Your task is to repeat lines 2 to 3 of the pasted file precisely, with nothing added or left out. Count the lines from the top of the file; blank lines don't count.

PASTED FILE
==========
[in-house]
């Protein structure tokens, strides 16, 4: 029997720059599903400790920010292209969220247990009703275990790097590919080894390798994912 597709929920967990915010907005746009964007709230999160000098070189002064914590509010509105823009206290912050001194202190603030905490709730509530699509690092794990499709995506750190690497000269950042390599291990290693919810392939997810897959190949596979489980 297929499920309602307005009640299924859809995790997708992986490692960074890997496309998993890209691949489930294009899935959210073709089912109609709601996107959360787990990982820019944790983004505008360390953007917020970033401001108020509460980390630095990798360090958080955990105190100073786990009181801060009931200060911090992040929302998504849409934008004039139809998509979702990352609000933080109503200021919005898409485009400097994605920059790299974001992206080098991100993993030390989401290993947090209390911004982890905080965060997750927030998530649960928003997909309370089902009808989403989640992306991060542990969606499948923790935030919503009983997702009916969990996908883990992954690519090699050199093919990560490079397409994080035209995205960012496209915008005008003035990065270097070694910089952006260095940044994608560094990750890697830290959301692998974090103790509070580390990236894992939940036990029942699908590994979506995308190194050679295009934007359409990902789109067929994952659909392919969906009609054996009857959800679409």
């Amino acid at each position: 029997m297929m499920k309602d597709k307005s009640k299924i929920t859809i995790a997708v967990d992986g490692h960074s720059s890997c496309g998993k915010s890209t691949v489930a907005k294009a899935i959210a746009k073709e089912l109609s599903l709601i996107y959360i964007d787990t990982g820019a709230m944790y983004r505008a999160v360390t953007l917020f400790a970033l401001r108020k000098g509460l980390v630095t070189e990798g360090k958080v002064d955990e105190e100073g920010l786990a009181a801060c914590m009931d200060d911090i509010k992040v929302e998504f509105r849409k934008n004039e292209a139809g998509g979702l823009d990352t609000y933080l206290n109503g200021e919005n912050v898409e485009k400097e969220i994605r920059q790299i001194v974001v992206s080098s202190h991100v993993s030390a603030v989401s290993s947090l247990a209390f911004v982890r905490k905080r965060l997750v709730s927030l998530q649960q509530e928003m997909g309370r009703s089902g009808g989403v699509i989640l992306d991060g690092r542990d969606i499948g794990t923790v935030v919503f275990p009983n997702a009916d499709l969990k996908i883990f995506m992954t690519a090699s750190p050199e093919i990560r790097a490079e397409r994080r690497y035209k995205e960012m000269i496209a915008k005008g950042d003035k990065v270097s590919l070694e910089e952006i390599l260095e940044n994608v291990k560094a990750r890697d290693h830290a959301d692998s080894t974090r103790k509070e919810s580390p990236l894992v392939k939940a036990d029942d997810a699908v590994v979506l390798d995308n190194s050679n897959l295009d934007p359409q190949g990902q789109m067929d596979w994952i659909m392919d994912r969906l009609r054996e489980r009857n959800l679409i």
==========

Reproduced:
């Protein structure tokens, strides 16, 4: 029997720059599903400790920010292209969220247990009703275990790097590919080894390798994912 597709929920967990915010907005746009964007709230999160000098070189002064914590509010509105823009206290912050001194202190603030905490709730509530699509690092794990499709995506750190690497000269950042390599291990290693919810392939997810897959190949596979489980 297929499920309602307005009640299924859809995790997708992986490692960074890997496309998993890209691949489930294009899935959210073709089912109609709601996107959360787990990982820019944790983004505008360390953007917020970033401001108020509460980390630095990798360090958080955990105190100073786990009181801060009931200060911090992040929302998504849409934008004039139809998509979702990352609000933080109503200021919005898409485009400097994605920059790299974001992206080098991100993993030390989401290993947090209390911004982890905080965060997750927030998530649960928003997909309370089902009808989403989640992306991060542990969606499948923790935030919503009983997702009916969990996908883990992954690519090699050199093919990560490079397409994080035209995205960012496209915008005008003035990065270097070694910089952006260095940044994608560094990750890697830290959301692998974090103790509070580390990236894992939940036990029942699908590994979506995308190194050679295009934007359409990902789109067929994952659909392919969906009609054996009857959800679409």
């Amino acid at each position: 029997m297929m499920k309602d597709k307005s009640k299924i929920t859809i995790a997708v967990d992986g490692h960074s720059s890997c496309g998993k915010s890209t691949v489930a907005k294009a899935i959210a746009k073709e089912l109609s599903l709601i996107y959360i964007d787990t990982g820019a709230m944790y983004r505008a999160v360390t953007l917020f400790a970033l401001r108020k000098g509460l980390v630095t070189e990798g360090k958080v002064d955990e105190e100073g920010l786990a009181a801060c914590m009931d200060d911090i509010k992040v929302e998504f509105r849409k934008n004039e292209a139809g998509g979702l823009d990352t609000y933080l206290n109503g200021e919005n912050v898409e485009k400097e969220i994605r920059q790299i001194v974001v992206s080098s202190h991100v993993s030390a603030v989401s290993s947090l247990a209390f911004v982890r905490k905080r965060l997750v709730s927030l998530q649960q509530e928003m997909g309370r009703s089902g009808g989403v699509i989640l992306d991060g690092r542990d969606i499948g794990t923790v935030v919503f275990p009983n997702a009916d499709l969990k996908i883990f995506m992954t690519a090699s750190p050199e093919i990560r790097a490079e397409r994080r690497y035209k995205e960012m000269i496209a915008k005008g950042d003035k990065v270097s590919l070694e910089e952006i390599l260095e940044n994608v291990k560094a990750r890697d290693h830290a959301d692998s080894t974090r103790k509070e919810s580390p990236l894992v392939k939940a036990d029942d997810a699908v590994v979506l390798d995308n190194s050679n897959l295009d934007p359409q190949g990902q789109m067929d596979w994952i659909m392919d994912r969906l009609r054996e489980r009857n959800l679409i």